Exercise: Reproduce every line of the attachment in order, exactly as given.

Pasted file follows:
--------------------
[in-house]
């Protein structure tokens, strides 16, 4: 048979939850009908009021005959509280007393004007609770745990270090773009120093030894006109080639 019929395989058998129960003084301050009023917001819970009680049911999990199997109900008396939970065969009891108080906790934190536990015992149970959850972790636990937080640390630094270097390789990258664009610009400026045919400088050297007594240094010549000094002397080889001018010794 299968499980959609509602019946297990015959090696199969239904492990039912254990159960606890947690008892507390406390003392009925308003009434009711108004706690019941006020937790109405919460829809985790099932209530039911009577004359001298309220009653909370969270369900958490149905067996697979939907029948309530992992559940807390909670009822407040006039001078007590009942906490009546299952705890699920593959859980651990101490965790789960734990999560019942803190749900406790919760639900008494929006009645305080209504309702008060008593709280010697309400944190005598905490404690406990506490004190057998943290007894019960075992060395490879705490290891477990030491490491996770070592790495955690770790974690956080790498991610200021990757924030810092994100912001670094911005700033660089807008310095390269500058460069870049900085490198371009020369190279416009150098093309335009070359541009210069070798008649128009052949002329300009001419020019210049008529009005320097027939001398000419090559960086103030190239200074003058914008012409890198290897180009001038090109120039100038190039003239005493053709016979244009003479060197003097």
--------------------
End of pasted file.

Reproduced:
[in-house]
């Protein structure tokens, strides 16, 4: 048979939850009908009021005959509280007393004007609770745990270090773009120093030894006109080639 019929395989058998129960003084301050009023917001819970009680049911999990199997109900008396939970065969009891108080906790934190536990015992149970959850972790636990937080640390630094270097390789990258664009610009400026045919400088050297007594240094010549000094002397080889001018010794 299968499980959609509602019946297990015959090696199969239904492990039912254990159960606890947690008892507390406390003392009925308003009434009711108004706690019941006020937790109405919460829809985790099932209530039911009577004359001298309220009653909370969270369900958490149905067996697979939907029948309530992992559940807390909670009822407040006039001078007590009942906490009546299952705890699920593959859980651990101490965790789960734990999560019942803190749900406790919760639900008494929006009645305080209504309702008060008593709280010697309400944190005598905490404690406990506490004190057998943290007894019960075992060395490879705490290891477990030491490491996770070592790495955690770790974690956080790498991610200021990757924030810092994100912001670094911005700033660089807008310095390269500058460069870049900085490198371009020369190279416009150098093309335009070359541009210069070798008649128009052949002329300009001419020019210049008529009005320097027939001398000419090559960086103030190239200074003058914008012409890198290897180009001038090109120039100038190039003239005493053709016979244009003479060197003097």